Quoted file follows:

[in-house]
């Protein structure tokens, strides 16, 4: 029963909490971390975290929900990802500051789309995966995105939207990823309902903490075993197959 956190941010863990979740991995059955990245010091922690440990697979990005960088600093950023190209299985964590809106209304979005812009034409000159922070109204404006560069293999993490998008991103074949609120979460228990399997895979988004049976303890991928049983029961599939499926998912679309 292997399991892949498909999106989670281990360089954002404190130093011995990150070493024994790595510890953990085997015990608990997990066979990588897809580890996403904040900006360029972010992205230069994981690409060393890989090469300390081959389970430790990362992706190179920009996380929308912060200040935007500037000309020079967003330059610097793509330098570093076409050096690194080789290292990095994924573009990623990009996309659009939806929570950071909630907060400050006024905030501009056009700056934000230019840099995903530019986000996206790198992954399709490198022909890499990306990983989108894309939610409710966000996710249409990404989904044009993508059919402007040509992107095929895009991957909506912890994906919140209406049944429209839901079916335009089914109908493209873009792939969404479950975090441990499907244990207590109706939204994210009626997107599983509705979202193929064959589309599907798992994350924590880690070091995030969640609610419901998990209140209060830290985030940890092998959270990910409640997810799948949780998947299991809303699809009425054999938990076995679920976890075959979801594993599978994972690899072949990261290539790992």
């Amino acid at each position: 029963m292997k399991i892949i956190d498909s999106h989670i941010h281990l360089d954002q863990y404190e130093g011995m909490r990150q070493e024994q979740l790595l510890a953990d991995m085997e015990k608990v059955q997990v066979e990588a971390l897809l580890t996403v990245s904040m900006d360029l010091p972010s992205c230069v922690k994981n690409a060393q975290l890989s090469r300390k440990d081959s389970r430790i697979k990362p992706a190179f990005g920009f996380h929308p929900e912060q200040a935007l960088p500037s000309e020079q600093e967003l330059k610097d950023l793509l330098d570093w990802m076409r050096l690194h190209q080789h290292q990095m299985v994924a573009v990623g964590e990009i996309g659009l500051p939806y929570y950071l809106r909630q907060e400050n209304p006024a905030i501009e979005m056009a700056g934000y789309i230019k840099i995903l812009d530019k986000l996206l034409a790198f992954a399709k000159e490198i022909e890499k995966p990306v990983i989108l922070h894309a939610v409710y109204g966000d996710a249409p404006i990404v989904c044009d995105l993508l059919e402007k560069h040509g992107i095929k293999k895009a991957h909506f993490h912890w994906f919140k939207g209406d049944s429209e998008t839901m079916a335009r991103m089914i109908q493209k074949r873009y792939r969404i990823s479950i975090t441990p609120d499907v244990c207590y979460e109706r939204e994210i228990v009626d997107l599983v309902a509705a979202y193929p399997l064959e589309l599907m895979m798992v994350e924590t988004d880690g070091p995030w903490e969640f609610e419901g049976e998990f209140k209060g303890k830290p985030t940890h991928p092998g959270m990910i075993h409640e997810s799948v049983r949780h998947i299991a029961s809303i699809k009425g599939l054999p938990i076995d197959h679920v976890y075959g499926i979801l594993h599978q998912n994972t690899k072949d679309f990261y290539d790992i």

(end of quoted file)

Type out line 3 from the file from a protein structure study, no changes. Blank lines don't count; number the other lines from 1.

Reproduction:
């Amino acid at each position: 029963m292997k399991i892949i956190d498909s999106h989670i941010h281990l360089d954002q863990y404190e130093g011995m909490r990150q070493e024994q979740l790595l510890a953990d991995m085997e015990k608990v059955q997990v066979e990588a971390l897809l580890t996403v990245s904040m900006d360029l010091p972010s992205c230069v922690k994981n690409a060393q975290l890989s090469r300390k440990d081959s389970r430790i697979k990362p992706a190179f990005g920009f996380h929308p929900e912060q200040a935007l960088p500037s000309e020079q600093e967003l330059k610097d950023l793509l330098d570093w990802m076409r050096l690194h190209q080789h290292q990095m299985v994924a573009v990623g964590e990009i996309g659009l500051p939806y929570y950071l809106r909630q907060e400050n209304p006024a905030i501009e979005m056009a700056g934000y789309i230019k840099i995903l812009d530019k986000l996206l034409a790198f992954a399709k000159e490198i022909e890499k995966p990306v990983i989108l922070h894309a939610v409710y109204g966000d996710a249409p404006i990404v989904c044009d995105l993508l059919e402007k560069h040509g992107i095929k293999k895009a991957h909506f993490h912890w994906f919140k939207g209406d049944s429209e998008t839901m079916a335009r991103m089914i109908q493209k074949r873009y792939r969404i990823s479950i975090t441990p609120d499907v244990c207590y979460e109706r939204e994210i228990v009626d997107l599983v309902a509705a979202y193929p399997l064959e589309l599907m895979m798992v994350e924590t988004d880690g070091p995030w903490e969640f609610e419901g049976e998990f209140k209060g303890k830290p985030t940890h991928p092998g959270m990910i075993h409640e997810s799948v049983r949780h998947i299991a029961s809303i699809k009425g599939l054999p938990i076995d197959h679920v976890y075959g499926i979801l594993h599978q998912n994972t690899k072949d679309f990261y290539d790992i």